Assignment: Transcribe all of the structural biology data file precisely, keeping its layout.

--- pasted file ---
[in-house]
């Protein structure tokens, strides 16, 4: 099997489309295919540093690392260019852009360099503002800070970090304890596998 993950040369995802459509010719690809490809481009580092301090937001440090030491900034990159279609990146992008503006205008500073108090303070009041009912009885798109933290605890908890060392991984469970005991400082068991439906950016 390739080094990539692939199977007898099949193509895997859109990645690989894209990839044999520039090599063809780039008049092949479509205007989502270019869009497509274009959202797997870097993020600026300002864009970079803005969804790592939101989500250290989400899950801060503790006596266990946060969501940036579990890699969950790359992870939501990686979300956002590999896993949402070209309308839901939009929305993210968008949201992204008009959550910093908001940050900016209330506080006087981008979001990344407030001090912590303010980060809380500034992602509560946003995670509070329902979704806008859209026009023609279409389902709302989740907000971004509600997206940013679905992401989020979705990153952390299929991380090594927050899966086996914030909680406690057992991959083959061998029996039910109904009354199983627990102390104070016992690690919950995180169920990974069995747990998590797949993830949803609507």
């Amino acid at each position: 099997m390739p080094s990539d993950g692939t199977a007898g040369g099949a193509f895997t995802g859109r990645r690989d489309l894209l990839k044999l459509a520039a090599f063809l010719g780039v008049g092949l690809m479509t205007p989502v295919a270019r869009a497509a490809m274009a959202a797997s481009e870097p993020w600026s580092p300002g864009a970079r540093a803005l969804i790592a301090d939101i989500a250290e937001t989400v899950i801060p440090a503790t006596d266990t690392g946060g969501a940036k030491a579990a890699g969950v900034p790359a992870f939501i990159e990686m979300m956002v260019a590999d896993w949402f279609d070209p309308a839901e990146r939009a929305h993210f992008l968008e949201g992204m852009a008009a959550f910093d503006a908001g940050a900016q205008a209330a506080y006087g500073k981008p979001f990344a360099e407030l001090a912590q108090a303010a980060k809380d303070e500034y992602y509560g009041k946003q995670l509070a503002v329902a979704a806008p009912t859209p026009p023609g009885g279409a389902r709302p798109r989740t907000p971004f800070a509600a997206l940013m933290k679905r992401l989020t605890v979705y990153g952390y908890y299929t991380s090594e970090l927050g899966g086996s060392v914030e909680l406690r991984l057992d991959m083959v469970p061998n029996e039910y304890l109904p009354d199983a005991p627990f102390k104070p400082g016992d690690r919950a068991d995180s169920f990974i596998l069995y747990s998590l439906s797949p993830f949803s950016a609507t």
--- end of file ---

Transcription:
[in-house]
């Protein structure tokens, strides 16, 4: 099997489309295919540093690392260019852009360099503002800070970090304890596998 993950040369995802459509010719690809490809481009580092301090937001440090030491900034990159279609990146992008503006205008500073108090303070009041009912009885798109933290605890908890060392991984469970005991400082068991439906950016 390739080094990539692939199977007898099949193509895997859109990645690989894209990839044999520039090599063809780039008049092949479509205007989502270019869009497509274009959202797997870097993020600026300002864009970079803005969804790592939101989500250290989400899950801060503790006596266990946060969501940036579990890699969950790359992870939501990686979300956002590999896993949402070209309308839901939009929305993210968008949201992204008009959550910093908001940050900016209330506080006087981008979001990344407030001090912590303010980060809380500034992602509560946003995670509070329902979704806008859209026009023609279409389902709302989740907000971004509600997206940013679905992401989020979705990153952390299929991380090594927050899966086996914030909680406690057992991959083959061998029996039910109904009354199983627990102390104070016992690690919950995180169920990974069995747990998590797949993830949803609507």
């Amino acid at each position: 099997m390739p080094s990539d993950g692939t199977a007898g040369g099949a193509f895997t995802g859109r990645r690989d489309l894209l990839k044999l459509a520039a090599f063809l010719g780039v008049g092949l690809m479509t205007p989502v295919a270019r869009a497509a490809m274009a959202a797997s481009e870097p993020w600026s580092p300002g864009a970079r540093a803005l969804i790592a301090d939101i989500a250290e937001t989400v899950i801060p440090a503790t006596d266990t690392g946060g969501a940036k030491a579990a890699g969950v900034p790359a992870f939501i990159e990686m979300m956002v260019a590999d896993w949402f279609d070209p309308a839901e990146r939009a929305h993210f992008l968008e949201g992204m852009a008009a959550f910093d503006a908001g940050a900016q205008a209330a506080y006087g500073k981008p979001f990344a360099e407030l001090a912590q108090a303010a980060k809380d303070e500034y992602y509560g009041k946003q995670l509070a503002v329902a979704a806008p009912t859209p026009p023609g009885g279409a389902r709302p798109r989740t907000p971004f800070a509600a997206l940013m933290k679905r992401l989020t605890v979705y990153g952390y908890y299929t991380s090594e970090l927050g899966g086996s060392v914030e909680l406690r991984l057992d991959m083959v469970p061998n029996e039910y304890l109904p009354d199983a005991p627990f102390k104070p400082g016992d690690r919950a068991d995180s169920f990974i596998l069995y747990s998590l439906s797949p993830f949803s950016a609507t």